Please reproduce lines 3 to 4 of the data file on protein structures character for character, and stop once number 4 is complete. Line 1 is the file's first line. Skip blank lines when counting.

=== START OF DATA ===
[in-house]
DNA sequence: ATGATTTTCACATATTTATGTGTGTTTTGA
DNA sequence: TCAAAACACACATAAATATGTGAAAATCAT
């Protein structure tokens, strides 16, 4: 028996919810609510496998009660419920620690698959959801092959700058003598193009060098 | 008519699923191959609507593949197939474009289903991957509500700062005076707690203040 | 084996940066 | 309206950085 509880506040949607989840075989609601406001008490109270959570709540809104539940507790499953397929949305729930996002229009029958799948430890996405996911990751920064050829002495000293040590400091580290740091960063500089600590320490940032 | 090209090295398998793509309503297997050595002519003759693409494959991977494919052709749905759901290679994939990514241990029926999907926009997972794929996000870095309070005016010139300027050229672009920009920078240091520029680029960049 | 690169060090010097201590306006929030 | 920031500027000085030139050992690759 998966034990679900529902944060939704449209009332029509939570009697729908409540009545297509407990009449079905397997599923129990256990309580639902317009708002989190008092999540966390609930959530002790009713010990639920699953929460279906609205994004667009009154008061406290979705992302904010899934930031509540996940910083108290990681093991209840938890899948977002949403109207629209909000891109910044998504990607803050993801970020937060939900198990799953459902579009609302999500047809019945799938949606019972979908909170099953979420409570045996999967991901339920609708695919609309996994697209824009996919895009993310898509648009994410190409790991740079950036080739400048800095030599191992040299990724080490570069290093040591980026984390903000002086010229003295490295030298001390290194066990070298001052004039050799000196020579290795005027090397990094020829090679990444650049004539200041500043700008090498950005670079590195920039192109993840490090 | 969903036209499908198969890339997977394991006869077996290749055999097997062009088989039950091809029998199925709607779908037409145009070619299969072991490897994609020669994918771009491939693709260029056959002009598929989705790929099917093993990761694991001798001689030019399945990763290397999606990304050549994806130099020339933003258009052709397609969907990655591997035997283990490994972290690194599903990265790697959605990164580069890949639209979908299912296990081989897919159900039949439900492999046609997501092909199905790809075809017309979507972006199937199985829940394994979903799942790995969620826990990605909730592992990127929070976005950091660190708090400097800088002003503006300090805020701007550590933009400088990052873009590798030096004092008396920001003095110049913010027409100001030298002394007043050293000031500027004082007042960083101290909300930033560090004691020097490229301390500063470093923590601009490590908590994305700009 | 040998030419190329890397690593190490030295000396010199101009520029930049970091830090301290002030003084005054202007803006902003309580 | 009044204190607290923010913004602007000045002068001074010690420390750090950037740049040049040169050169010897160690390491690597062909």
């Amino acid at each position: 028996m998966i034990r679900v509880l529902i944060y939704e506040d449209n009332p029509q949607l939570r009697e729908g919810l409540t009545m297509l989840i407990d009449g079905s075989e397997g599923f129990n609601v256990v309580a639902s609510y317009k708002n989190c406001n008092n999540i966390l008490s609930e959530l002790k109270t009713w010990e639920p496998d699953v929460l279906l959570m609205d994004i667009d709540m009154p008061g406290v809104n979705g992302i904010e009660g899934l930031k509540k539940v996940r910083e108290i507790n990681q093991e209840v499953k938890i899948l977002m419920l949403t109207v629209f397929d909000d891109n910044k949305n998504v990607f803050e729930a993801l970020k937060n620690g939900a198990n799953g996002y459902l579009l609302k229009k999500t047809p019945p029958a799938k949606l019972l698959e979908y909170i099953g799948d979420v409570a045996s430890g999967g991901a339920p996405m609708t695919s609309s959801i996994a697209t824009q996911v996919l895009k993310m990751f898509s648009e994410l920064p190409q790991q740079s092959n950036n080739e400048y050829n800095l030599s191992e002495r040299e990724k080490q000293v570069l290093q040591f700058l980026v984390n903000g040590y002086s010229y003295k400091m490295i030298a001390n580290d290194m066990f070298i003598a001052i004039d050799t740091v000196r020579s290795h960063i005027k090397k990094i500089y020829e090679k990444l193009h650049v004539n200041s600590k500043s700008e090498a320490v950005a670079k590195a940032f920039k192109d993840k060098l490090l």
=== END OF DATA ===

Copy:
DNA sequence: TCAAAACACACATAAATATGTGAAAATCAT
């Protein structure tokens, strides 16, 4: 028996919810609510496998009660419920620690698959959801092959700058003598193009060098 | 008519699923191959609507593949197939474009289903991957509500700062005076707690203040 | 084996940066 | 309206950085 509880506040949607989840075989609601406001008490109270959570709540809104539940507790499953397929949305729930996002229009029958799948430890996405996911990751920064050829002495000293040590400091580290740091960063500089600590320490940032 | 090209090295398998793509309503297997050595002519003759693409494959991977494919052709749905759901290679994939990514241990029926999907926009997972794929996000870095309070005016010139300027050229672009920009920078240091520029680029960049 | 690169060090010097201590306006929030 | 920031500027000085030139050992690759 998966034990679900529902944060939704449209009332029509939570009697729908409540009545297509407990009449079905397997599923129990256990309580639902317009708002989190008092999540966390609930959530002790009713010990639920699953929460279906609205994004667009009154008061406290979705992302904010899934930031509540996940910083108290990681093991209840938890899948977002949403109207629209909000891109910044998504990607803050993801970020937060939900198990799953459902579009609302999500047809019945799938949606019972979908909170099953979420409570045996999967991901339920609708695919609309996994697209824009996919895009993310898509648009994410190409790991740079950036080739400048800095030599191992040299990724080490570069290093040591980026984390903000002086010229003295490295030298001390290194066990070298001052004039050799000196020579290795005027090397990094020829090679990444650049004539200041500043700008090498950005670079590195920039192109993840490090 | 969903036209499908198969890339997977394991006869077996290749055999097997062009088989039950091809029998199925709607779908037409145009070619299969072991490897994609020669994918771009491939693709260029056959002009598929989705790929099917093993990761694991001798001689030019399945990763290397999606990304050549994806130099020339933003258009052709397609969907990655591997035997283990490994972290690194599903990265790697959605990164580069890949639209979908299912296990081989897919159900039949439900492999046609997501092909199905790809075809017309979507972006199937199985829940394994979903799942790995969620826990990605909730592992990127929070976005950091660190708090400097800088002003503006300090805020701007550590933009400088990052873009590798030096004092008396920001003095110049913010027409100001030298002394007043050293000031500027004082007042960083101290909300930033560090004691020097490229301390500063470093923590601009490590908590994305700009 | 040998030419190329890397690593190490030295000396010199101009520029930049970091830090301290002030003084005054202007803006902003309580 | 009044204190607290923010913004602007000045002068001074010690420390750090950037740049040049040169050169010897160690390491690597062909």